and paroled prisoners from Vicksburg and Port Hudson. This is exclusive of the troops under Taylor and Walker, in Louisiana, and those under Steele and Cooper, who attacked Waldron a short time since.
The redoubt now being constructed here by Captain Wheeler, Engineers, will be completed in about a week. As soon as the Arkansas becomes navigable, I am credibly informed that the country between here and the Washita will be impracticable for even horsemen, Saline bottom being over 2 miles wide and quicksand. The road between here and Benton is now very bad, and will be entirely impracticable. I therefore recommenced that the posts now occupied by our troops be held by the Arkansas troops now raised and being raised and a part of our cavalry, and that an expedition be sent from here, by water, up the Washita, to co-operate with Banks' troops sent up the Red. It appears to me that by this plan we shall be able to drive from Arkansas all organized bodies of rebels.
Last year the people of Arkansas were induced to commit themselves to the cause of the Union, and were afterward abandoned to the mercy of the rebels. I hope that no plan may be adopted which will give these people (the majority of whom are loyal to the United States) good reason to complain that they have been twice deceived by the promises of Federal commanders.
Very respectfully, general, your obedient servant,
PRIVATE.] FORT SMITH, ARK., December 12, 1863.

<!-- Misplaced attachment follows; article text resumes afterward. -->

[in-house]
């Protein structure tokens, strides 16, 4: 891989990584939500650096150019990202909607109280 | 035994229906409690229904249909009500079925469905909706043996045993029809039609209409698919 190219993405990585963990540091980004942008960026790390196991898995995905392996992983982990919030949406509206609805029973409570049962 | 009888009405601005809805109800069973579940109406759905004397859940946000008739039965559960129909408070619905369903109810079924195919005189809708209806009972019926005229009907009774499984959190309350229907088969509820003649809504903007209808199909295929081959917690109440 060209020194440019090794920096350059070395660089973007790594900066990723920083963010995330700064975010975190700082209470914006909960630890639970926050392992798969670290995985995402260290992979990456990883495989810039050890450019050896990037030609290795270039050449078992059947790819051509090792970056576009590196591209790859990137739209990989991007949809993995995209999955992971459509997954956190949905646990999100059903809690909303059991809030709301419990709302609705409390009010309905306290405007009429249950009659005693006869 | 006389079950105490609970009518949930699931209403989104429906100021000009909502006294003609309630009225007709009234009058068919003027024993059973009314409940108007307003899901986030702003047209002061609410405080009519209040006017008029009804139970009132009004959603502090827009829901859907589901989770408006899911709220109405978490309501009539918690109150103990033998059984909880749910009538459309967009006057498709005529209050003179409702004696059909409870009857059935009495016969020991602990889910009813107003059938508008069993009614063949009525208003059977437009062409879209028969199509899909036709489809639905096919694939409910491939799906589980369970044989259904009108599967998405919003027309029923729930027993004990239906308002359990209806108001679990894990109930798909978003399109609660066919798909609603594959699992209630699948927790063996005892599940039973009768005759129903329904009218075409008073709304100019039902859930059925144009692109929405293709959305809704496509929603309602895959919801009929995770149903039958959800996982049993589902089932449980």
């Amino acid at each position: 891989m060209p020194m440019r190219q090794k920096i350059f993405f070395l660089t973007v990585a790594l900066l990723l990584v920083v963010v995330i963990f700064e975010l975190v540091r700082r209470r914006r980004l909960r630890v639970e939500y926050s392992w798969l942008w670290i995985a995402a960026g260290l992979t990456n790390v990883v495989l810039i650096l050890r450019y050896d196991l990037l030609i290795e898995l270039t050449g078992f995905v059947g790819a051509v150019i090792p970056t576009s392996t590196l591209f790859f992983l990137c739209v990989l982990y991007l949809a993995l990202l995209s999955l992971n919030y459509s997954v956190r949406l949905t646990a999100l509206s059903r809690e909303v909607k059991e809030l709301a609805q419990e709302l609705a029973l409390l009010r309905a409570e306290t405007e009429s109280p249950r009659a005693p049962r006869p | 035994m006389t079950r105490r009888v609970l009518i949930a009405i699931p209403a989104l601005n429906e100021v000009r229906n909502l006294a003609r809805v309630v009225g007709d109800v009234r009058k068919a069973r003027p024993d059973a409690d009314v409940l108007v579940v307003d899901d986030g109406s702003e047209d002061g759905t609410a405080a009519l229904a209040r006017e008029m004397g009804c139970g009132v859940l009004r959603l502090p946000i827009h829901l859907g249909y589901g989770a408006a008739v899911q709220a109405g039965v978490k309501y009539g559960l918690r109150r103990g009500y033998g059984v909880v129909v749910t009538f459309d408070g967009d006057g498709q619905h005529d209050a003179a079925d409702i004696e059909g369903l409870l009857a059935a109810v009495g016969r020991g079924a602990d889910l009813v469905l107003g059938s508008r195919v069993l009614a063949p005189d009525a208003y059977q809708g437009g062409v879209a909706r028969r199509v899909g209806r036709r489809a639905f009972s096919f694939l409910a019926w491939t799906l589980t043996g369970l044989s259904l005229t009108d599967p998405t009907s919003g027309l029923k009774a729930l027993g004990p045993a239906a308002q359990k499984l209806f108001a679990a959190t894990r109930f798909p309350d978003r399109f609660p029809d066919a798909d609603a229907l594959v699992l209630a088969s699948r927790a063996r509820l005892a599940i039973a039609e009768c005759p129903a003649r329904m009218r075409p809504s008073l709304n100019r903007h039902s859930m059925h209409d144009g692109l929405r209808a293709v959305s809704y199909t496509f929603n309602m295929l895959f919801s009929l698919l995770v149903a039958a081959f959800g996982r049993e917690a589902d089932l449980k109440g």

GENERAL: Yesterday morning Genera Blunt sought me out at General McNeil's headquarters, and, in the presence of the latter officer, Mr. Hutchison, Lieutenant [Joseph T.] Tatum, and some other gentlemen, told me that he knew I was here as your representative, with the design of attending to him (Blunt). I replied that his offensive manner compelled me to decline any conversation with him. He then said he would like to facilitate my business, and in order to do this would read me a copy of a letter he had lately written and forwarded to Honorable Edwin M. Stanton, Secretary of War. This letter he then read in the presence of the gentlemen I have named. The letter denounces you as a liar, an imbecile, and a coward. He declines obeying your orders, and distinctly affirms that he will not report to you. The letter is most shockingly indecent and offensive, and the Secretary of War is not the man I take him for if he does not hurl it back into the teeth of its author. After reading the letter, he publicly denounced you in the same strain; boasted of having once beat your confirmation, and of being able to beat you again; asserted his intention of writing your "record," &c. To all of this I replied determinedly and defiantly. Without losing my temper, I sought to give him "a Road for his Oliver," and to sustain you as an officer, a gentleman, and the commander of this department. I told General Blunt his letter was an outrage on all decency; that he had much better obey your orders; that he never had beat your confirmation and never could. General McNeil told me last night that he was as much shocked at General Blunt's conduct as man could be, and that it was difficult for him to refrain from expressing his indignation. The idea of selecting headquarters for such a vulgar display he also regarded as almost personally